Although investing in bond funds might complicate things a little more in terms of research, a great bond fund pick can save you countless hours of headache and yield you above market returns for a long time to come.

Building A Bond Portfolio

The ultimate long-term investment goal is to build a portfolio that is able to consistently beat market returns while hedging against market swings and volatilities. The quickest way to build a great portfolio with superior returns is by investing in stocks. However, if you are a retired investor or just want to take the back seat approach in investing, you will definitely need to consider the possibility of crafting a bonds portfolio, or a fixed-income portfolio.

In theory, not many people would want to craft a portfolio that is entirely made up of bonds. However, bonds can play a major role if you are looking to build a fixed income portfolio. A fixed income portfolio is one that will generate a good passive income due to dividends or interest payouts.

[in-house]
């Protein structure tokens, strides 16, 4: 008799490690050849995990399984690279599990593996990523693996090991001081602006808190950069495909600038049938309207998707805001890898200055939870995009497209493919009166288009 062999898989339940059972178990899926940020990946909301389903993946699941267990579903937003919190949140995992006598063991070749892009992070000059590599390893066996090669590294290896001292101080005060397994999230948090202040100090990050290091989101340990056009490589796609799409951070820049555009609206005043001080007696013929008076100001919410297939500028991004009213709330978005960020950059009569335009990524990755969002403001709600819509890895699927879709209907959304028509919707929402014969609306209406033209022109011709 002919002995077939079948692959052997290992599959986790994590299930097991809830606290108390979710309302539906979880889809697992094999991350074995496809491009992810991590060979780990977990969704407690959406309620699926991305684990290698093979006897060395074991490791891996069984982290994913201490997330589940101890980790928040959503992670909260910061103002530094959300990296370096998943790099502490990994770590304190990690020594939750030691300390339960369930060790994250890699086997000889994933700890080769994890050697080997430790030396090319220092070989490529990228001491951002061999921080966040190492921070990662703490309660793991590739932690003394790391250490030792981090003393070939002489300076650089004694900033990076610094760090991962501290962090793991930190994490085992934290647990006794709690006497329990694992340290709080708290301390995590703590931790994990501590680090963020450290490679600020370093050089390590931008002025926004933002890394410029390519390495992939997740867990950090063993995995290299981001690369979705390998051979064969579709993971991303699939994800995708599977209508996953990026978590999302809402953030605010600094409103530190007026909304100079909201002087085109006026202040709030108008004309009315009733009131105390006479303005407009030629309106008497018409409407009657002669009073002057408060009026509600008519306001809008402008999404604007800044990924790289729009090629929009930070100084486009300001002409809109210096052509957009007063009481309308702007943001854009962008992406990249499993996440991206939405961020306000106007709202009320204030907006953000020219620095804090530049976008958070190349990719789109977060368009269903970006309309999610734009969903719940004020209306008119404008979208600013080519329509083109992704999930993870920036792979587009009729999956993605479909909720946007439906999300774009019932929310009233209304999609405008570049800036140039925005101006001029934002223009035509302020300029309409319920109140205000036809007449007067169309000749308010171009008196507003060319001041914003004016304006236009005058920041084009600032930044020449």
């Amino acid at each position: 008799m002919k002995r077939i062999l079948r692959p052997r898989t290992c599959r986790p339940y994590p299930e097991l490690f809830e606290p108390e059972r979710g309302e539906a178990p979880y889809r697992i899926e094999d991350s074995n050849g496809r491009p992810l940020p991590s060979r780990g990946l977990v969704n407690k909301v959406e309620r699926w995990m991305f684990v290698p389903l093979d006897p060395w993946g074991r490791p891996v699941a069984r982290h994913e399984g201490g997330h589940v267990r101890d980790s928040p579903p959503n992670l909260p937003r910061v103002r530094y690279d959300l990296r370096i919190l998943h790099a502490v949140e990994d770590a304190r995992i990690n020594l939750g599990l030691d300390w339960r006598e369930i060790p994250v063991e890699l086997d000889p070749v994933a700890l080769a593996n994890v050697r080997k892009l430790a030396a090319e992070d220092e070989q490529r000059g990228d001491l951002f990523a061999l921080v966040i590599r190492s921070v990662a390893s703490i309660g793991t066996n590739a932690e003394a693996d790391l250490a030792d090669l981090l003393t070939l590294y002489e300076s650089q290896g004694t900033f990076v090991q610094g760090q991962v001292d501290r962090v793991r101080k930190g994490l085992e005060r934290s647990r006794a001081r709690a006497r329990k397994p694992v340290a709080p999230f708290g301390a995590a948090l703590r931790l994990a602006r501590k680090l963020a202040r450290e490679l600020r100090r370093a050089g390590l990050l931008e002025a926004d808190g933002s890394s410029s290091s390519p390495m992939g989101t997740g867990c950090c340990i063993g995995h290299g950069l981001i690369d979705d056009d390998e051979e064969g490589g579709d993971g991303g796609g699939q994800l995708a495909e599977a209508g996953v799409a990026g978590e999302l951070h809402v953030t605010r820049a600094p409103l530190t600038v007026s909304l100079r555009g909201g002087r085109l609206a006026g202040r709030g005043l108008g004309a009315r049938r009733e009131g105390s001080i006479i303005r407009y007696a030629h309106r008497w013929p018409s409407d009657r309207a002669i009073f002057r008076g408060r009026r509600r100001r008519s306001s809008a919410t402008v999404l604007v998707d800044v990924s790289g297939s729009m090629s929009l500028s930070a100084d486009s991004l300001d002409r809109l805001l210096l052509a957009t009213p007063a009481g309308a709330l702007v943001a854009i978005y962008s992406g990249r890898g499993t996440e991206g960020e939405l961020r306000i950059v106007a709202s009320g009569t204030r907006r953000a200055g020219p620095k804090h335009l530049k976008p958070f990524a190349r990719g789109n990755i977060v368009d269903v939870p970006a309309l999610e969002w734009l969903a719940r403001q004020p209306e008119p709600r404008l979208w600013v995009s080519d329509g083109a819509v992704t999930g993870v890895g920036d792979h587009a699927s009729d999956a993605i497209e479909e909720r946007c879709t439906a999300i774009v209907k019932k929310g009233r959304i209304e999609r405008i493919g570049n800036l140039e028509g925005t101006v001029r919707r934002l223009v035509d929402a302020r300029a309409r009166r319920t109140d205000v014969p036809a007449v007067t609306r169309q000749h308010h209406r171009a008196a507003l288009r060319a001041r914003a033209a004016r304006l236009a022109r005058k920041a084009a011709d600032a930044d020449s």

A good, and conservative fixed-income portfolio should consist of about 30%-40% in low risk bonds. Besides low risk bonds, stocks and equities should also play a big part in your strategies. However, the stocks that you want to invest in are probably not volatile ones such as high-tech, bio-tech etc. The stocks you want are big, stable companies that yield very high dividends. They should also be in an evergreen market, not cyclic, and be reasonable priced. Investing in stocks is certainly risky, which is why we want to mitigate this risk by placing most of our cash flow into low risk bonds.